is controlled by republicans, is to say that this is fake news. we need to let the legitimate branches of the government play out their investigative roles. that is why we have separation of powers. anchor: you are right. we will have to wait and see what happens because the senate committee must also decide whether or not they will grant immunity. thank you very much, tyson, you will be with me later to talk more about this. see you then. anchor: the u.s. secretary of state rex tillerson has reassured his european counterparts over washington's commitment to nato. speakingt the headquarters in brussels, he also pressed his partners to spend more on their own defense. three years ago, the nato countries agreed to contribute the equivalent of 2% of the gross domestic product to the defense. however, the appeal for more spending was rejected by germany. here is the german foreign
minister. >> to present would mean that germany would put 70 billion euros into the military. i do not know any politician in germany that would claim that this is achievable or even desirable. anchor: the president of the european council, donald tusk, has unveiled a blueprint on how great britain will separate from the eu. he said the talks on issues like trade between the eu and britain would not begin until progress is made on the terms of the divorce. also, the fate of eu citizens in britain and those brits in the eu will be a priority, and britain must fulfill all financial obligations to the eu. scotland's first minister has sent a letter to the british premise or theresa may -- prime minister theresa may, demanding that the government in london
allow a second referendum with scottish independence. the letter says that the people of scotland who had chosen to remain part of the eu must be lowed to choose their own future and exercise their right to self-determination. the british government has said already that they will deny any request. and the fifth round of talks aimed at finding a peace settlement between the two sides in syria has ended with little concrete progress. the government in oosition road -- in opposition do notot meet face-to-face, but are negotiating with a mediator in geneva. he urged the two sides to return to the table for another round. and international leaders have voiced alarm after venezuela's supreme court stripped the
parliament of their powers. the organization of american states has called it a coup by a socialist president. and even the president's on a attorney general has denounced the move. the court says is safeguarding the role of law. [yelling] reporter: the backlash begins against the supreme court decision. protesters hitting the streets and scuffling with the police. they are demanding an end to what they say is a dictatorship. o comiesident is alsng under increasing pressure from outside, peru and colombia have recalled ambassadors. chchile has joined the chorus of condemnation. >> we call on the authorities and we are offering them our assistance to do what they can to resume dialogue with the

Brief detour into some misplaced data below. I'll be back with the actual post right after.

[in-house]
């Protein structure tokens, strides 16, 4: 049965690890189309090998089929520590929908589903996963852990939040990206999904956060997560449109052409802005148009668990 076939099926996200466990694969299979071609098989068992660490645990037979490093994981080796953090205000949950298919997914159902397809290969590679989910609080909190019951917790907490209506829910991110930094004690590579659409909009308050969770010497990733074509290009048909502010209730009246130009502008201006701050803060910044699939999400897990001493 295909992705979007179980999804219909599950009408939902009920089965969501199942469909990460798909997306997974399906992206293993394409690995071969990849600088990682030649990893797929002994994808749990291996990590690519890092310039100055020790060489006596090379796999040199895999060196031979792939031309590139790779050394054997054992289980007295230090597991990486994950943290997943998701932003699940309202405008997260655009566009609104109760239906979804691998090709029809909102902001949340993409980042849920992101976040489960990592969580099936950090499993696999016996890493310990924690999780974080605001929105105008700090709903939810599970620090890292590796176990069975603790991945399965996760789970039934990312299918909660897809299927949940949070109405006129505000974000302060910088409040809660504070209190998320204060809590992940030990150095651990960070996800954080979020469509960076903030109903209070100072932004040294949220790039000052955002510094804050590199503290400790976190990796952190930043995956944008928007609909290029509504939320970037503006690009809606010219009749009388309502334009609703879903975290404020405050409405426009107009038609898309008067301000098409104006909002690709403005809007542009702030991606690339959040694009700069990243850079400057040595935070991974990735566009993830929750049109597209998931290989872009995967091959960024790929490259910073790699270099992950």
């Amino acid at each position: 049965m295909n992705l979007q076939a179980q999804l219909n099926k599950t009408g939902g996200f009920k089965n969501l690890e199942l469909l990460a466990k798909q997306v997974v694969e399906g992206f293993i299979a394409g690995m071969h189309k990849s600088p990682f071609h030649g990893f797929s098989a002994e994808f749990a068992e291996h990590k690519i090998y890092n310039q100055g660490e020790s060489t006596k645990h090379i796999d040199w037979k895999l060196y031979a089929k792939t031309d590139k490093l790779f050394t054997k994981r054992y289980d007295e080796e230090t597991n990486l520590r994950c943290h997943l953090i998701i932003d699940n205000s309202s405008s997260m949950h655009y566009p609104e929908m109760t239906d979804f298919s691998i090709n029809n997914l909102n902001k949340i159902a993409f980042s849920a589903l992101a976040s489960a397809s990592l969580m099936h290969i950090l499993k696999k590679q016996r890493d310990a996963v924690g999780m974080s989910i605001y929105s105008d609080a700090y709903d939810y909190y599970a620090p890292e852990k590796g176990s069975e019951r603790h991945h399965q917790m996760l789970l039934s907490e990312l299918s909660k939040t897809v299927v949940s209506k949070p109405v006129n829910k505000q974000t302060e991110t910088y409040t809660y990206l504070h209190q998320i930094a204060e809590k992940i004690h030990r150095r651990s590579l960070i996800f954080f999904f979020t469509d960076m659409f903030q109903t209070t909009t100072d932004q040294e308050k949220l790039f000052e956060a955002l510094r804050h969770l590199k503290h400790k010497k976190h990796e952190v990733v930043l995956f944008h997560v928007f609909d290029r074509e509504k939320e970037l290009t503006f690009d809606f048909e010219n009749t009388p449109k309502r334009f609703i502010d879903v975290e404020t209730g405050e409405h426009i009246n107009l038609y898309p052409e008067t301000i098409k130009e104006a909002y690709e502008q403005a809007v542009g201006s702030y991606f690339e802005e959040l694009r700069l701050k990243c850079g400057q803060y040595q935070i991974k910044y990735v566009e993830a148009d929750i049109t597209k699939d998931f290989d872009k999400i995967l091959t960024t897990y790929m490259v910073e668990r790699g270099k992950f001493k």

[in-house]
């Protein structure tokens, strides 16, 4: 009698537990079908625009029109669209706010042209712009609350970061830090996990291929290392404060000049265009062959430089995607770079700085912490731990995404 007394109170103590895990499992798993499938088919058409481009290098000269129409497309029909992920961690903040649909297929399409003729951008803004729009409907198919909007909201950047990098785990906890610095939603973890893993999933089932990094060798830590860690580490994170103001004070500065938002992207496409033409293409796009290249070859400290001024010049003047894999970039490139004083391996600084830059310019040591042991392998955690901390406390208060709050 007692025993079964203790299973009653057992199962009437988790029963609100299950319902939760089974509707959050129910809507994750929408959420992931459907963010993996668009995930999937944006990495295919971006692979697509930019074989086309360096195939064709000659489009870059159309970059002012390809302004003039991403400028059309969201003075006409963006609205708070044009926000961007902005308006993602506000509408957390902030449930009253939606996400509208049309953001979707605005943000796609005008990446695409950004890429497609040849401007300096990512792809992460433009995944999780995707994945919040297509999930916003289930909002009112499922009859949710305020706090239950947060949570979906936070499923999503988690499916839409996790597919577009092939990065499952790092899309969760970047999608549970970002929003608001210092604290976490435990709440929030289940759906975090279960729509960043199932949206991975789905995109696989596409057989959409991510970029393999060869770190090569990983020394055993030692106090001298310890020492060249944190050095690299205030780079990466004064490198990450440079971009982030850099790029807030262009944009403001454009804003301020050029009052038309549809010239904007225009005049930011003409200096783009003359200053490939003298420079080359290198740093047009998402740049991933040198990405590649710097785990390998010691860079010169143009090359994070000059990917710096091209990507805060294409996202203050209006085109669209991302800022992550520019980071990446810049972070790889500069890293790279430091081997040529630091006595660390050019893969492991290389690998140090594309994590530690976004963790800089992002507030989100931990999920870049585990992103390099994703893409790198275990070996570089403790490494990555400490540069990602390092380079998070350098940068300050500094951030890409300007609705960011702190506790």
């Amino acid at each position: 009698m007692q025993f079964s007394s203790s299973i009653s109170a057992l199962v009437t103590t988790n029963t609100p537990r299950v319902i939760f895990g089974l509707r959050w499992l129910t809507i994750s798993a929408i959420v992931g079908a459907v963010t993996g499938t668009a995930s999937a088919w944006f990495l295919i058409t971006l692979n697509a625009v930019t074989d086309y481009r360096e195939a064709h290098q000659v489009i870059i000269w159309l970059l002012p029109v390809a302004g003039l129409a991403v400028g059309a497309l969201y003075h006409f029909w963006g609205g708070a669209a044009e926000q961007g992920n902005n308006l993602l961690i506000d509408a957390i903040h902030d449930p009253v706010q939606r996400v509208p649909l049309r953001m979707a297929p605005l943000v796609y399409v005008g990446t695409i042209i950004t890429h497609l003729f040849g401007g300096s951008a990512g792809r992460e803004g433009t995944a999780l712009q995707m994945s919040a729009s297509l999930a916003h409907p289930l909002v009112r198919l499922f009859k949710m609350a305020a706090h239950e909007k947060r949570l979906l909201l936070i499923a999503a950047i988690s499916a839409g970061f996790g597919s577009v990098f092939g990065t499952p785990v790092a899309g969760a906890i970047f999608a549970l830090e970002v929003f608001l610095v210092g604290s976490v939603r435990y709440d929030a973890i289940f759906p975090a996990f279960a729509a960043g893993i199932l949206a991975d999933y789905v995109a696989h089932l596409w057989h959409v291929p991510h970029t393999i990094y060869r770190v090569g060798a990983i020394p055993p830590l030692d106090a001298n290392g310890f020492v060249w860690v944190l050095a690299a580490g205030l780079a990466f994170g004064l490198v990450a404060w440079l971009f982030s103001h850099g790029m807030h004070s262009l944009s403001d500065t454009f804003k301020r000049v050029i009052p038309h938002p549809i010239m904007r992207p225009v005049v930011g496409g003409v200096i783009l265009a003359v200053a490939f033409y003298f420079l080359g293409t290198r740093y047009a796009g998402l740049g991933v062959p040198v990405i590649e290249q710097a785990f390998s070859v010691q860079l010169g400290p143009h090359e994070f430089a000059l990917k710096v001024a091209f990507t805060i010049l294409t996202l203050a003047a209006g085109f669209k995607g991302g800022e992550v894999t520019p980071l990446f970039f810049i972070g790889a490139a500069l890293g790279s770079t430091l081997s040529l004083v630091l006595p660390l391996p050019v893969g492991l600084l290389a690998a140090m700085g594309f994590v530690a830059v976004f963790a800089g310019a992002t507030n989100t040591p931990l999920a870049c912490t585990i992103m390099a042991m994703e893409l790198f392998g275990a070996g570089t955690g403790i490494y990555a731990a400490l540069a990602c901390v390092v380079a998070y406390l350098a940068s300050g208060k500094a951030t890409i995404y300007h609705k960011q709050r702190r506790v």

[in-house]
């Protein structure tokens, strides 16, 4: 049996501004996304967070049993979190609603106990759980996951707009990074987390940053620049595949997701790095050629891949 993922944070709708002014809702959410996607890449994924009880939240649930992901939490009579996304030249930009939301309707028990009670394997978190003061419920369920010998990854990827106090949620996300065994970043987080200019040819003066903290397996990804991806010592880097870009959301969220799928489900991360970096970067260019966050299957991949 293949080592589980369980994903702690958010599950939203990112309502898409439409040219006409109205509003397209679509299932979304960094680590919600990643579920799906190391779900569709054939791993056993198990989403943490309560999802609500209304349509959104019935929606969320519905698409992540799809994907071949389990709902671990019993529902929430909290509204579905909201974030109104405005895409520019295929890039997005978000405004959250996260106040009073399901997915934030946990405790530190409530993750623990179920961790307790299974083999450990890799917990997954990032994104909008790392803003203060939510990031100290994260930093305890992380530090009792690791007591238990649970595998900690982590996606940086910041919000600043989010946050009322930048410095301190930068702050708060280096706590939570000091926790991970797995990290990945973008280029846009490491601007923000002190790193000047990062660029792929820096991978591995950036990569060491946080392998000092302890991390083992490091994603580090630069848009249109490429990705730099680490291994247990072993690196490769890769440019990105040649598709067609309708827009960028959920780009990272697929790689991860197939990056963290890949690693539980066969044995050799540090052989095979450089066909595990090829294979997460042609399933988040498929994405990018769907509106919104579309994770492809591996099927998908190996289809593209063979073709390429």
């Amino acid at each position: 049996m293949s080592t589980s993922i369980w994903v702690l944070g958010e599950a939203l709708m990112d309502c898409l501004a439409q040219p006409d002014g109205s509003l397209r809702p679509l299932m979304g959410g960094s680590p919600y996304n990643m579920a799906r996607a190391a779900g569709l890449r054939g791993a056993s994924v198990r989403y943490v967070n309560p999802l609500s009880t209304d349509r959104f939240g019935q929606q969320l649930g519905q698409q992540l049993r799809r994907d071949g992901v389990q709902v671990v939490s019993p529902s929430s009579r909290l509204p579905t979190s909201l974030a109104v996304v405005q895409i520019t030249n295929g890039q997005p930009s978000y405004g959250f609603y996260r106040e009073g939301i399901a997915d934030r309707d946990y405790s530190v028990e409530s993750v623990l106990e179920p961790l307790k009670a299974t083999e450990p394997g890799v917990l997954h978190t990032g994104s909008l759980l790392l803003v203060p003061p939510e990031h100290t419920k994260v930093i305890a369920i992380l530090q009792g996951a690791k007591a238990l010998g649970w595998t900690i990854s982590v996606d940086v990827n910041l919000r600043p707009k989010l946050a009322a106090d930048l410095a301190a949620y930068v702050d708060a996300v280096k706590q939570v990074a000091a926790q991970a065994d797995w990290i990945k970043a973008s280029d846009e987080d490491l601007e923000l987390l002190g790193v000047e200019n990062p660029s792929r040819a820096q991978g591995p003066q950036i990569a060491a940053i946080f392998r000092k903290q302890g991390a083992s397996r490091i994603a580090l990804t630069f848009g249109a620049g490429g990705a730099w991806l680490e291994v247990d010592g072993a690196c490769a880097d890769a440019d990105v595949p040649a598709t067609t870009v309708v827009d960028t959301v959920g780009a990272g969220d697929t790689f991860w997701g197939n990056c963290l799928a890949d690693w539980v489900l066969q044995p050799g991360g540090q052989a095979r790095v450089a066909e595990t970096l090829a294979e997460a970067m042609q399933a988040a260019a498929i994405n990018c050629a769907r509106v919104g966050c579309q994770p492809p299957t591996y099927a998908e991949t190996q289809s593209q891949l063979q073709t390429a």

opposition and to guarantee the rule of law and democracy. rerter: the decision to strip the lawmakers of their powers is the latest in a struggle between the courts and the opposition controlled congress. this was how the parliament president reacted to the order. [applause] >> this is trash. it is trash. they have kidnapped the coconstitution, , they have kidnapped the rights of the people. and they have kidnapapd their freedom. this is what the ruling by the supreme court means to us. reporter: venezuela's top judges accuse congress of being in contempt, after lawmakers swore
in i -- an opposition leader of voter fraud. since his defeat in elections, the prpresident has been jailing opponents and his s supreme cout has overturned most of the new laws passed by parliament. protesters are demanding new elections and a referendum on a removing the president from office. anchor: to talk more about this we will go to our correspondent oscar who is in the capital of venezuela. good evening. we understand that the attorney general the countryry, a longtge ally of the president, he has broken ranks and has called the court order illegal. is this the beginning of the breakdown of the inner circle for the president? oscar; this a accusation, the attorney general speaking out, speak volumes on many levels.
she is the first government agency to denounce this is unconstitutional and i would be surprised if it does not bring consequences to the judges that draft the resolutions. alsoso because as you menention, she has been a longtime supporter of the president, so it i is a very signinificant gee of possible cracks within thehe ranks. there is also a lot of skepticism about the move. some say it is a bluff from the attorney general to calm down the scaling situation, which has been a blow for the government nationally and internationally. brent: the last time we saw the rallies in the country was 2014 and dozens of people were killed. what do you think, are people afraid we will have a repeat of that right now? oscar: indeed there is fear ofof an escalatioion of violencnce.